Execution statue, with firing squad, heads to Miss. gov
Jackson, Miss. — Lawmakers want Mississippi to change how it handles executions, with changes meant to overcome legal challenges to execution drugs, and possibly allow the state to use electrocution and the firing squad as death penalty methods.
The Senate agreed on Tuesday to changes to HB 638, sending it to Gov. Phil Bryant for his approval or veto after the House agreed Monday.
The measure lists four preferred execution methods. The first is lethal injection using a three-drug mixture. After that, in order, the bill specifies poison gas, electrocution and firing squad as execution methods.
The bill is a response to lawsuits tying up Mississippi executions.
“If the thought is that it’s somehow to prevent or head off the lawsuits we filed, the answer is clearly not,” said Jim Craig, an attorney with the Roderick & Solange MacArthur Justice Center who has been spearheading the litigation. “It just expands the number of things we have to litigate.”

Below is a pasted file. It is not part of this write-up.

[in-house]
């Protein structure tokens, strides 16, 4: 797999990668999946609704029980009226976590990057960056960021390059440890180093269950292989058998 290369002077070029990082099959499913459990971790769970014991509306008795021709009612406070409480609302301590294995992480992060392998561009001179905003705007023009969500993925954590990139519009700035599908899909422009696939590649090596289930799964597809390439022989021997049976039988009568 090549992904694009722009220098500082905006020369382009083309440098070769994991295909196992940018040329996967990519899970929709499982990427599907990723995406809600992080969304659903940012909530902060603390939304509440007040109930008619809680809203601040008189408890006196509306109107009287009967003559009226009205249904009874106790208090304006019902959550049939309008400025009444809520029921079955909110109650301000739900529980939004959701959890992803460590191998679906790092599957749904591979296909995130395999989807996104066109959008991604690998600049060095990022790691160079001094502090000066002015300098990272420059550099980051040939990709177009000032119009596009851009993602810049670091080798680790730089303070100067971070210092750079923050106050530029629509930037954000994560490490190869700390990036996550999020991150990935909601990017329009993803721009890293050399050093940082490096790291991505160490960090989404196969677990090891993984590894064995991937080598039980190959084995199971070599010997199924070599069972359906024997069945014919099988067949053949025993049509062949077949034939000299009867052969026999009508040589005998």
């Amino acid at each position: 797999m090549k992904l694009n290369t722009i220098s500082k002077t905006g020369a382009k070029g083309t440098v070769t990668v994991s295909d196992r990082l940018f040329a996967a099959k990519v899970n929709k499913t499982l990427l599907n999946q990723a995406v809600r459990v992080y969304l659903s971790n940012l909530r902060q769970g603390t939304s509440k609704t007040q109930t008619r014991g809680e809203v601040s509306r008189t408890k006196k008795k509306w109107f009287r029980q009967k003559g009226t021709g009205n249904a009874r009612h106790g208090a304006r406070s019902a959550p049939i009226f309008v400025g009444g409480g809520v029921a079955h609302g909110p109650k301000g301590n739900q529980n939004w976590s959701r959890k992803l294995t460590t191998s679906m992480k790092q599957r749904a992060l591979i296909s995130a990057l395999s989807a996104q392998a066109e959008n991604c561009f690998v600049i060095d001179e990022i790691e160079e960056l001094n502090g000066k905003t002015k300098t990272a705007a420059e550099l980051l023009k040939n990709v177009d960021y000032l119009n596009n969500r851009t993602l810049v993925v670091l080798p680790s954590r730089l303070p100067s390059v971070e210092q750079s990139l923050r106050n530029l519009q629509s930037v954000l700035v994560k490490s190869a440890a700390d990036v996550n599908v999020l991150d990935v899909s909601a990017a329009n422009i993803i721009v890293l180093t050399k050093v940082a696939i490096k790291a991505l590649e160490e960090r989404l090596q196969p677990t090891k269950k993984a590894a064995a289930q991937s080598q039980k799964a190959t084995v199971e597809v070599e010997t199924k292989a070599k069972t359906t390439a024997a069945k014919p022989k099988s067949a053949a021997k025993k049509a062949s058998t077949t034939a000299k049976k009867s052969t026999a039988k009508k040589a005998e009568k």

The Mississippi Department of Corrections deferred comment to the state attorney general’s office. The attorney general’s office did not respond to questions.
In his lawsuits, Craig suggested that the state use a drug called barbiturate — the same drug vets use to euthanize animals — in executions, rather than the three-drug mixture. Barbiturate is nowhere to be found in the bill.
“It’s frustrating that they’ve shown no interest in adopting it,” Craig said. The state, he said, has claimed it’s too difficult to get.
The bill does not specify how the state would kill people with poison gas or how it would go about electrocuting people, nor is it clear why the execution methods ended up in the order they did. The state hasn’t used electrocution to execute death-row inmates since 1952, according to the Mississippi Department of Correction’s website. It was replaced with a gas chamber in 1954. Poison gas was written out of the execution code in 1998.
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